Monday, September 29, 2014

Future historians rejoice! (Olyblogosphere for September 29, 2014)

1. There are fake bees. Nothing to be scared of, Janet Partlow blogs. They aren't even the scarier of bugs. Just flies that want to be left alone.

2. Like the first rain calling coho back to the freshwater, they call Mojourner back to the blog. Or, something like that.

3. Rebels By Bus is just a cool idea and a cool blog. Some day I'm going to make the public transportation trip to this one state park in Grays Harbor. And, I'll blog about it, in honor of the Rebels. Until then, read their recent updates.

4. I've been piecing together historic storylines the last couple of years. I've often thought how easy it would be if the less famous had some ways to easily translate their thoughts. Some people have their collected notes and letters boxed up and kept at libraries. But, if you didn't publish your collected thoughts and put them in your community library, you're out of luck. Elaine Nelson made me think that I'm glad we live now, Facebook, twitter, and other things will be a boon for historians.

5. Rignall, Washington is a place. I have to learn more now. Thanks.

Thursday, September 25, 2014

Smith Troy project. This guy is facinating


I've been poking around for the last few years, learning everything I can about Smith Troy, one of Olympia's most infamous politicians. This is one fascinating guy. I'm going to write way more about him as I start to bring focus on my own thoughts about him. But, just to get started, here are some Smith Troy facts:

1. He was appointed Washington Attorney general when he was 33 years old. And, this is after years as the Thurston County prosecuting attorney. So, he started really young.

2. At one point in the 1930s, Smith was both the prosecutor and the coroner. Also, the sheriff was taking some time off, so he filled in there too. He was the law.

3. His wife committed suicide when she jumped out of a window at the old St. Peter's Hospital on the westside.

4. After he lost reelection in 1952 for AG, he was the lawyer behind Lemon v. Langley, which brought back dozens of state agencies that had moved from Olympia to Seattle.

5. In addition to being a track star at the University of Washington, he was a student leader in the effort to fire long time and legendary Husky football coach Enoch Bagshaw.

6. After 20 years of political retirement, Troy came back in the 1970s and served as the Thurston County prosecutor again.

Monday, September 22, 2014

Two big things from the Scottish independence vote for Cascadia to think about

I am pretty reluctant to get anywhere near the Cascadian Independence movement. I know they're serious people, thinking hard about a really true independent country. I'm not one of them, but I appreciate Cascadia (obviously) and I appreciate they're work, but only as a venue to sharpen our concept of Cascadia. Whatever political system we're using, there is plenty of work in the near term to get done.

And, I think, in the jet wash of the recent Scottish Independence vote, there are some lessons for Cascadians (seeking independence or not).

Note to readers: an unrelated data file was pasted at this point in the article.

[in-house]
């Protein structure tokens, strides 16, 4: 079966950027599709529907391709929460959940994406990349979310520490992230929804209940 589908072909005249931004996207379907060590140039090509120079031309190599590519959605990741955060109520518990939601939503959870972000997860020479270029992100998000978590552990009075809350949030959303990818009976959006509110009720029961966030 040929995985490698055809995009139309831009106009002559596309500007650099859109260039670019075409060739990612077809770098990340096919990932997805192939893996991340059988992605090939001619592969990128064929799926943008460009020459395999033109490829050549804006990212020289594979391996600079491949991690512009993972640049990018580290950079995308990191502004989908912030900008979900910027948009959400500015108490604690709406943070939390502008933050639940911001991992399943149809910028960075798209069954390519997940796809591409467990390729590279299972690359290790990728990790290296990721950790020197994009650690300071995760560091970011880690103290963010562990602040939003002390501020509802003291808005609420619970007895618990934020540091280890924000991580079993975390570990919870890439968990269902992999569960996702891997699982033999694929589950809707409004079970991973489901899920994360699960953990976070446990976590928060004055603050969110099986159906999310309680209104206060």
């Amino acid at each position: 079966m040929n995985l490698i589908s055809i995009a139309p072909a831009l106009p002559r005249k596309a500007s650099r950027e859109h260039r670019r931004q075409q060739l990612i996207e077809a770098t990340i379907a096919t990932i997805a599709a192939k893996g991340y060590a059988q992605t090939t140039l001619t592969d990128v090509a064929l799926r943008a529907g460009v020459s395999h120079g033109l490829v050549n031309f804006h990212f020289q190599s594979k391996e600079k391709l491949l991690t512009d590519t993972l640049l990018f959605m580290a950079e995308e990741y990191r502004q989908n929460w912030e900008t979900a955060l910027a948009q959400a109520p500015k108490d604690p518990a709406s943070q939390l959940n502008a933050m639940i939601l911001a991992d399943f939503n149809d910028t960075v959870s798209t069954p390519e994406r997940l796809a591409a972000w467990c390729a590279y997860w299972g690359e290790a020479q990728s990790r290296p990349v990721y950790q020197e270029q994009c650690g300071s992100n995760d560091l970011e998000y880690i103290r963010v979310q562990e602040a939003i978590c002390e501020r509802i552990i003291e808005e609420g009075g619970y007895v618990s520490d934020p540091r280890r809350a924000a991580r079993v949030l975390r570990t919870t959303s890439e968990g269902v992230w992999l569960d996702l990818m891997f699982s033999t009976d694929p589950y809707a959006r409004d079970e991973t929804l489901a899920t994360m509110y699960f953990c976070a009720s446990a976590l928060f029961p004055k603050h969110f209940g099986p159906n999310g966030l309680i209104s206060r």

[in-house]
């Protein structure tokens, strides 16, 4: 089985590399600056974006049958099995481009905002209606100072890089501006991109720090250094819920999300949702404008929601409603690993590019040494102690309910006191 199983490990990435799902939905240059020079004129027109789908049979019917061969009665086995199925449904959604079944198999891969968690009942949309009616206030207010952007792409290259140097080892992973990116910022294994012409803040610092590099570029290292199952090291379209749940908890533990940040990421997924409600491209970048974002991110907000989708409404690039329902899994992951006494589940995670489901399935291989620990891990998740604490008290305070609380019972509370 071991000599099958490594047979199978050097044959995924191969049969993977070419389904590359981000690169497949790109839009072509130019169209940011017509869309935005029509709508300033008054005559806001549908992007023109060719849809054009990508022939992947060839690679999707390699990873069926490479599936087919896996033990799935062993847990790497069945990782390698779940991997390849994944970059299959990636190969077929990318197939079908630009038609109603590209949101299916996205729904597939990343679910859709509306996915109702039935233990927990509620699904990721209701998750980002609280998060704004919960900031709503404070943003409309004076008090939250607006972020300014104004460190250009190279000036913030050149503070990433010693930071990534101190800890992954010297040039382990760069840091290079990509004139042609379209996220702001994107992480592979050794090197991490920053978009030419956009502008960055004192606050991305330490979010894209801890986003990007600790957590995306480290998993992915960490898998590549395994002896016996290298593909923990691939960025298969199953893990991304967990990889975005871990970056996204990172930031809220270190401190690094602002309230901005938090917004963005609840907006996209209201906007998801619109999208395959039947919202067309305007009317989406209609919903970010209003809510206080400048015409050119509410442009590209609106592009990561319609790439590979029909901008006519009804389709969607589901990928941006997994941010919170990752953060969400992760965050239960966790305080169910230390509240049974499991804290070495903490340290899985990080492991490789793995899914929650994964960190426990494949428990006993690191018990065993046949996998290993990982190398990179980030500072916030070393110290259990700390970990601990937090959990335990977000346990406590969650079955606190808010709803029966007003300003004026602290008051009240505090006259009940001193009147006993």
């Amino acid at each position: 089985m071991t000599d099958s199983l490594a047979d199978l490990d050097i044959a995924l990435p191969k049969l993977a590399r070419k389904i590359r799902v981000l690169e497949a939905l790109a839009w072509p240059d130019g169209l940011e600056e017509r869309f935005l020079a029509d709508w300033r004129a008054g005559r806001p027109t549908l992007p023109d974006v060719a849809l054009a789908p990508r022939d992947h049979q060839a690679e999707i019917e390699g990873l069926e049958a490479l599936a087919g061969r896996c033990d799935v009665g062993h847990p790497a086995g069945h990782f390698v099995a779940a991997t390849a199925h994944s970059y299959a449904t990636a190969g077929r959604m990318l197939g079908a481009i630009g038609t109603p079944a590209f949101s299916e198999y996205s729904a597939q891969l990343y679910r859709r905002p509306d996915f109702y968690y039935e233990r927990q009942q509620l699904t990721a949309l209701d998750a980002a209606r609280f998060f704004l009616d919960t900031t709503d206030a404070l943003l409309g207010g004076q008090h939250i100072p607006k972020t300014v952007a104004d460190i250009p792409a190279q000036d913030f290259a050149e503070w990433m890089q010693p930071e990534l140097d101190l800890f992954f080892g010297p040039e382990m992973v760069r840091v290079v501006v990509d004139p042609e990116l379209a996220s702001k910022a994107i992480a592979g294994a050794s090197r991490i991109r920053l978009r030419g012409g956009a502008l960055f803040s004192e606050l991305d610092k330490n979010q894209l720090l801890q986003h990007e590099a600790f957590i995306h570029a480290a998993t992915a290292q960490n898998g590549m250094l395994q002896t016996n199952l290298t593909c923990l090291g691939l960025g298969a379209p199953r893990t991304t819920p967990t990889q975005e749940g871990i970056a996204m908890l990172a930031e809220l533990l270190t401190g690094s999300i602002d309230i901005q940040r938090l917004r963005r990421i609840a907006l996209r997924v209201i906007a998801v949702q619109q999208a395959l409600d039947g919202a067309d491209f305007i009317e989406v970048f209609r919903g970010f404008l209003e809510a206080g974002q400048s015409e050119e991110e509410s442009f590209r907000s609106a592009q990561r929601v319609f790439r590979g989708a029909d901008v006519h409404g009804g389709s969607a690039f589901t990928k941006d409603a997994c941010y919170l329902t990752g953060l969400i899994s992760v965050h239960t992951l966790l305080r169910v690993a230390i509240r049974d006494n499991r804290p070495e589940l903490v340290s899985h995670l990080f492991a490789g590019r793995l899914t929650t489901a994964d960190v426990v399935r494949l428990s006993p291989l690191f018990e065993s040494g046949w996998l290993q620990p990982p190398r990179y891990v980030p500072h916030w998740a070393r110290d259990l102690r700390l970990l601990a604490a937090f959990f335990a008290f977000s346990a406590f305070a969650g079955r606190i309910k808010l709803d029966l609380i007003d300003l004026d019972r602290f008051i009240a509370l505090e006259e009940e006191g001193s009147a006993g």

1. Rural vs. Urban divide doesn't need to divide us. 

Whether you're like me and drawn the line at the Cascades, or draw in a much larger swath of the interior west, there's a sharp divide between rural and urban up here.

There was a similar urban/rural split in the Scottish vote. Essentially, poorer urban areas went for the breakup, while richer rural areas voted for union. This is ironic because the political party that sparked independence originally had support in rural areas.

In Cascadia the rural urban divide is based on a non-Cascadian Republican/Democratic political divide. But, as we've seen in some local election results, rural and urban voters can get together to elect particularly Cascadian politicians. 

2. Changing politics will change politics.

In the short term, the people who want an independent Cascadia should focus on just making Cascadia better. More people voting, more people engaged, a better politics. If, once we get more people involved at all areas of politics and government, we still want out? Then cross that bridge them.

The Scots began to see themselves differently, as representing a different sort of politics:
In the meantime, pro-independence activists have managed to capture the hearts and imaginations on many voters in Scotland in a way that the unionist camp has not. Drawing inspiration from what are considered to be the fairer and more prosperous Nordic countries with high levels of democratic participation, many in Scotland became involved in the campaign at the grassroots level.

Scotland Independence vote was built on the back of a new sort of politics:
The idea of the public as passive, inert spectators and with it the notion of politics as a minority report pastime, no longer holds. Instead, across the country a new energetic, dynamic political culture emerged which reshaped public debate and conversations.

It could be seen in the massive turnouts which saw poorer and disadvantaged communities turn out in record numbers. What I called ‘the missing Scotland’ – the voters who haven’t voted in a generation or more – re-emerged as a potent political force which has the potential to reshape long term politics. It was also seen in the re-imagination of public spaces, the emergence of flash mobs and protest, and a culture of celebration and carnival on the Yes side.